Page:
Before we begin to understand the state of affairs of wind energy generation in India, let’s quickly understand how energy is produced by using wind. Simply put, the kinetic energy of wind in motion is transformed into electrical energy by wind turbines.
When wind strikes the blades of the turbine, it causes the turbines to move and thus the kinetic energy of the wind is converted to rotational energy and which is further transformed into electrical energy through the process of electromagnetism.
An important thing to note here is that the length of the blade and the size of the turbine will determine the amount of power output. As a thumb rule, if the wind speed doubles, the power potential increases by a factor of eight.
Now, you must have heard about onshore and offshore wind power. For the uninitiated, let’s quickly understand the differences between the two.
Simply put, onshore wind power is the one generated by wind turbines on land driven by the natural movement of air and offshore wind power is the one generated by turbines on seas or oceans and driven by the winds blowing across the sea. Offshore winds are more effective owing to their fast speeds but it is also difficult to build turbines in the sea owing to their complicated construction mechanisms.
Now let’s see where India is fairing in terms of installed capacity. Currently, India has an installed capacity of 40.358 GW of wind energy. Let’s compare this figure to the total generation potential and then we can better understand where we stand. Wind generation potential is measured at various heights and potential at each height is recorded. The National Institute of Wind Energy installed 800 such monitoring stations to survey the potential at various hub heights and here’s the result of the survey:
651.72 GW out of the 695 GW potential at 120m is coming from just 7 states namely Maharashtra, Gujarat, Tamil Nadu, Madhya Pradesh, Andhra Pradesh, Rajasthan and Karnataka. For offshore wind generation, a survey suggests great potential in areas off the coast of Gujarat and Tamil Nadu. An MNRE report suggests that there exists offshore wind generation potential of 36 GW off the coast of Gujarat and 35 GW off the coast of Tamil Nadu.
In 2015, the MNRE set a target for Wind Power generation capacity of 60 GW by 2022. We’re at 40.358 GW now and have got a lot of work to be done now that new turbines are set up at a height of 120m seeing the potential. Capacity addition during 2022-23 is expected to be around 1.5-1.6 GW which is very less compared to the manufacturing capacity of 10 GW per annum. So what is causing all the headwinds?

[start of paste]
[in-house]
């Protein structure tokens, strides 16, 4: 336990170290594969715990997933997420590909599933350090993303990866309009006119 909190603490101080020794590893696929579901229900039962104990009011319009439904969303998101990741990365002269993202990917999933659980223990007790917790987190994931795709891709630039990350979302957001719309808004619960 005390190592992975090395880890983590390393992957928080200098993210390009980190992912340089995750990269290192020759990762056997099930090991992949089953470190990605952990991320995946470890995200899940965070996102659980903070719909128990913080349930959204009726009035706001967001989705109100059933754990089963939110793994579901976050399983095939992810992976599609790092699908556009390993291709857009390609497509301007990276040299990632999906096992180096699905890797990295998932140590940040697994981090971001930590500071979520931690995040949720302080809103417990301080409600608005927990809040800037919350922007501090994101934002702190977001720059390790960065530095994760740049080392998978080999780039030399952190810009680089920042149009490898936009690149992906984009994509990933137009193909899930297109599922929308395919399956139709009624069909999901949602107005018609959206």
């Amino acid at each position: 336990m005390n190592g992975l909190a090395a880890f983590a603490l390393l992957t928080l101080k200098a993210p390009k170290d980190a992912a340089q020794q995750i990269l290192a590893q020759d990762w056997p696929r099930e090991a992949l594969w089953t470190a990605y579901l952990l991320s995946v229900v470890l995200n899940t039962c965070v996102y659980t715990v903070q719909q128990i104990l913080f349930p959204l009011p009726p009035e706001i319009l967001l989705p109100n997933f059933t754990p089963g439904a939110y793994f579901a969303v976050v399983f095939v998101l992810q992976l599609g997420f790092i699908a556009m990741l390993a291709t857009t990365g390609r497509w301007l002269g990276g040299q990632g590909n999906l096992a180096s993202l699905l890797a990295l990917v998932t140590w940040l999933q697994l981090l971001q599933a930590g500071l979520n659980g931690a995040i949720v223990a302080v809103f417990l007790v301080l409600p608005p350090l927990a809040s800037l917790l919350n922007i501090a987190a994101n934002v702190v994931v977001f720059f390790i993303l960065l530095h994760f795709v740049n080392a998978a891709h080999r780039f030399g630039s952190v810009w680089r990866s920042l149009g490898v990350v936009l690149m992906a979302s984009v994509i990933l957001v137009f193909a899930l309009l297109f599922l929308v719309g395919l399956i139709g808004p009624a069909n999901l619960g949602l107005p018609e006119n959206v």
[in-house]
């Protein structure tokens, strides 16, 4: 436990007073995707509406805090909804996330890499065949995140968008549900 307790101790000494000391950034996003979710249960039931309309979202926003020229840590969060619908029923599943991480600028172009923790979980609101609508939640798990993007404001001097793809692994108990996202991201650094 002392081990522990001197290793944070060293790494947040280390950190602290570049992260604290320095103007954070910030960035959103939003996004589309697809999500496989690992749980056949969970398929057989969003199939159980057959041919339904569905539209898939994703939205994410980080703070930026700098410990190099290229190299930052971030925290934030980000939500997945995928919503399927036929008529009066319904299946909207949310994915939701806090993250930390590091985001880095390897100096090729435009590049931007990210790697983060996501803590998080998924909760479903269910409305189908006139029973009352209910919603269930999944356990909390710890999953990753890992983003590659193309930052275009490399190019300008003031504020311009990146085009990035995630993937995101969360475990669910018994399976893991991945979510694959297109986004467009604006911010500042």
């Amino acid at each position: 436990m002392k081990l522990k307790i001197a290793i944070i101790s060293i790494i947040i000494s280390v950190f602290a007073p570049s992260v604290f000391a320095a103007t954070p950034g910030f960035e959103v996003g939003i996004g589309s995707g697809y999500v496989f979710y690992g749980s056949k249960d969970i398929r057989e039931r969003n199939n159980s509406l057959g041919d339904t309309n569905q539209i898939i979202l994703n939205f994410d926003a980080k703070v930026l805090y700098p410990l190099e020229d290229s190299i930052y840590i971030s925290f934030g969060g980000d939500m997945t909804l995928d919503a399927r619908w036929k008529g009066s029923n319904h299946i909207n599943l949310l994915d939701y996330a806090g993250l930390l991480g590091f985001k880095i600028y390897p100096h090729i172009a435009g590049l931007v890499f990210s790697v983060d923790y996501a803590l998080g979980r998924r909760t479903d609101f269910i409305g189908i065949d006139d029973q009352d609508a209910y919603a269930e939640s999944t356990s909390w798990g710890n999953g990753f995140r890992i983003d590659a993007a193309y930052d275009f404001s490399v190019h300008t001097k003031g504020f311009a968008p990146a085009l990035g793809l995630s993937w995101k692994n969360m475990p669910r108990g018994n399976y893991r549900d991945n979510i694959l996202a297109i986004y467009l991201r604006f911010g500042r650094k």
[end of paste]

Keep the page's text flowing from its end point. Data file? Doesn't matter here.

You’ll be surprised to know that India added 10559 MW of installed capacity between FY16 and FY18 and only 4379 MW between FY19 and FY21. There is a layer of problems that are causing this downfall. It all starts with the centralized bidding process by SECI; since 2017 all wind power project bidding is being conducted via SECI by reverse auctioning capacity. Simply put, the central government bids out all wind energy capacity. The states have no control over this. This has led to smaller players getting wiped out and thus the country in turn losing out on energy generation opportunities.
The total capacity bid out by SECI in all the rounds was 16300 MW out of which only 12470 MW was awarded and further only 3200 MW commissioned due to many projects being surrendered. You may ask why so many projects were surrendered. Well, to dig deep we need to understand the economics of generating wind power.
The investors or power producers are generally the people who buy the land and bear all the construction and operating costs of the project. The operation is mostly handled by wind turbine producers. Now the investors were guaranteed low turbine prices by the turbine producers which led them to bid low on the projects.
However, with rising costs, the wind turbine producers couldn’t deliver the turbines at the said prices and thus most of these contracts had to be canceled, and ultimately most of the projects had to be withdrawn by the investors or power producers.
Another key factor here is that low tariffs are only viable for states with higher Power Load Factor like Gujrat and Tamil Nadu and not for other windy states like Karnataka, Madhya Pradesh, Rajasthan, Andhra Pradesh, and Maharashtra. PLF is the ratio of the electricity generated to the total potential of the plant over a period of time.
As the capacity utilization in these two states is higher, having lower tariffs become financially viable in these two states but not in the case of the other states. With bidding being conducted in a centralized manner, this factor is not accounted for, and thus lower tariffs are resulting in unviable projects in many states. So there is a dire need for states to bid out capacity and rates being determined based on the PLF in regional conditions.
Turbine manufacturers are now looking for exports rather than catering to domestic demands where they can get better money for their products. All these problems are causing major headwinds for adding capacity to wind power generation in India.
Now coming to the future of wind energy generation in India. The government of India has made a very optimistic target of achieving 100 GW of installed capacity by 2030. To reach anywhere close to this target we at least need to increase capacity by 2000-4000 MW every year, much higher up than the current addition in the range of 1400-1600 MW.
This would require better coordination between states and the centre in terms of necessary permits and clearances and shared vision. The process of bidding needs to be decentralized and states should have the control to plan their roadmap in sync with the targets set by the centre. The road to 100 GW is filled with a variety of challenges, but strengthening coordination among stakeholders and improving the utilization of plants will play a key role in reaching the target.